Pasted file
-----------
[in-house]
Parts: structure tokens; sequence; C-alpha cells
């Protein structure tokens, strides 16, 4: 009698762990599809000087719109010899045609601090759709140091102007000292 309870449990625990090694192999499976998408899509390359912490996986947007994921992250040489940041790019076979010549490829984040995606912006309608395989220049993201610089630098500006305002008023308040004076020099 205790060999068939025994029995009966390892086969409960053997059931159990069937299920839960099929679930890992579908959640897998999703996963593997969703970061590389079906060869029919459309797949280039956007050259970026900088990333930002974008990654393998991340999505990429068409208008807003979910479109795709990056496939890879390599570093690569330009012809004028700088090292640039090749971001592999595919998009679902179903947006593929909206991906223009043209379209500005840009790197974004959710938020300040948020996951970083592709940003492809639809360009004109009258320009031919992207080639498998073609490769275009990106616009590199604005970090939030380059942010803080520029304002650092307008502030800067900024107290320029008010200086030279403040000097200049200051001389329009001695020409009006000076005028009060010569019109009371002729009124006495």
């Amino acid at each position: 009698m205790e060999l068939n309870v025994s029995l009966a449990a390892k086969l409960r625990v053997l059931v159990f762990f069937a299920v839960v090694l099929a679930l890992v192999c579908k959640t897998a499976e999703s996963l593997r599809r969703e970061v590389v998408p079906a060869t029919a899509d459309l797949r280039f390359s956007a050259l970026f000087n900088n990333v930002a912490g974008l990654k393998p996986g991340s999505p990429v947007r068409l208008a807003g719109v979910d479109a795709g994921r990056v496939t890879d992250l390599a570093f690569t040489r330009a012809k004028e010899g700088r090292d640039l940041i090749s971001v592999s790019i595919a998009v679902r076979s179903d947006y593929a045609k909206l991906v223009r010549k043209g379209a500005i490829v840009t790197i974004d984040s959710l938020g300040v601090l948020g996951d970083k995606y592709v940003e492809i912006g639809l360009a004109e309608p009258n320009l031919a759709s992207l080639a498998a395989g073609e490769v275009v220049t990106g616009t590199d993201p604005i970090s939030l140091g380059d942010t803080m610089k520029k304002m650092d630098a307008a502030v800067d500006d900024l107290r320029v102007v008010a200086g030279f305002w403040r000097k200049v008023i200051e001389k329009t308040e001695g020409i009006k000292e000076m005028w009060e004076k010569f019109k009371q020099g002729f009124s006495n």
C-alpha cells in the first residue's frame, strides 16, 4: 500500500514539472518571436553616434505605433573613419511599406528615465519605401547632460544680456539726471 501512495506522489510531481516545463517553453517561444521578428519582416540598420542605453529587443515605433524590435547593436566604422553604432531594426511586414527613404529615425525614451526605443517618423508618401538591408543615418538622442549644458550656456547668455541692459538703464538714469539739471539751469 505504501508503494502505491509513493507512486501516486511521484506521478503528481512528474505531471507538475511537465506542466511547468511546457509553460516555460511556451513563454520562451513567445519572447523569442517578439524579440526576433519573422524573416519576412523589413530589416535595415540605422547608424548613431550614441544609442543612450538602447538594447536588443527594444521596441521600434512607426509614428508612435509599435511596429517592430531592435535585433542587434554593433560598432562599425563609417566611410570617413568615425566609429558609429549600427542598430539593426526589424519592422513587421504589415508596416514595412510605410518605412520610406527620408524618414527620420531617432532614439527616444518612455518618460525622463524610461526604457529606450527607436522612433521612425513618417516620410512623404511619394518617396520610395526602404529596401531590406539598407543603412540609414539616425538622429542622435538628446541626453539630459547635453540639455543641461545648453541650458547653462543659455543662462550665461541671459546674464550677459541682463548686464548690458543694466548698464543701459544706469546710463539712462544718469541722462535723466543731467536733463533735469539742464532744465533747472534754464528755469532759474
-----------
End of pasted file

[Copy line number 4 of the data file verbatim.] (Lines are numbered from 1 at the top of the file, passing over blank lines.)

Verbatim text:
């Amino acid at each position: 009698m205790e060999l068939n309870v025994s029995l009966a449990a390892k086969l409960r625990v053997l059931v159990f762990f069937a299920v839960v090694l099929a679930l890992v192999c579908k959640t897998a499976e999703s996963l593997r599809r969703e970061v590389v998408p079906a060869t029919a899509d459309l797949r280039f390359s956007a050259l970026f000087n900088n990333v930002a912490g974008l990654k393998p996986g991340s999505p990429v947007r068409l208008a807003g719109v979910d479109a795709g994921r990056v496939t890879d992250l390599a570093f690569t040489r330009a012809k004028e010899g700088r090292d640039l940041i090749s971001v592999s790019i595919a998009v679902r076979s179903d947006y593929a045609k909206l991906v223009r010549k043209g379209a500005i490829v840009t790197i974004d984040s959710l938020g300040v601090l948020g996951d970083k995606y592709v940003e492809i912006g639809l360009a004109e309608p009258n320009l031919a759709s992207l080639a498998a395989g073609e490769v275009v220049t990106g616009t590199d993201p604005i970090s939030l140091g380059d942010t803080m610089k520029k304002m650092d630098a307008a502030v800067d500006d900024l107290r320029v102007v008010a200086g030279f305002w403040r000097k200049v008023i200051e001389k329009t308040e001695g020409i009006k000292e000076m005028w009060e004076k010569f019109k009371q020099g002729f009124s006495n």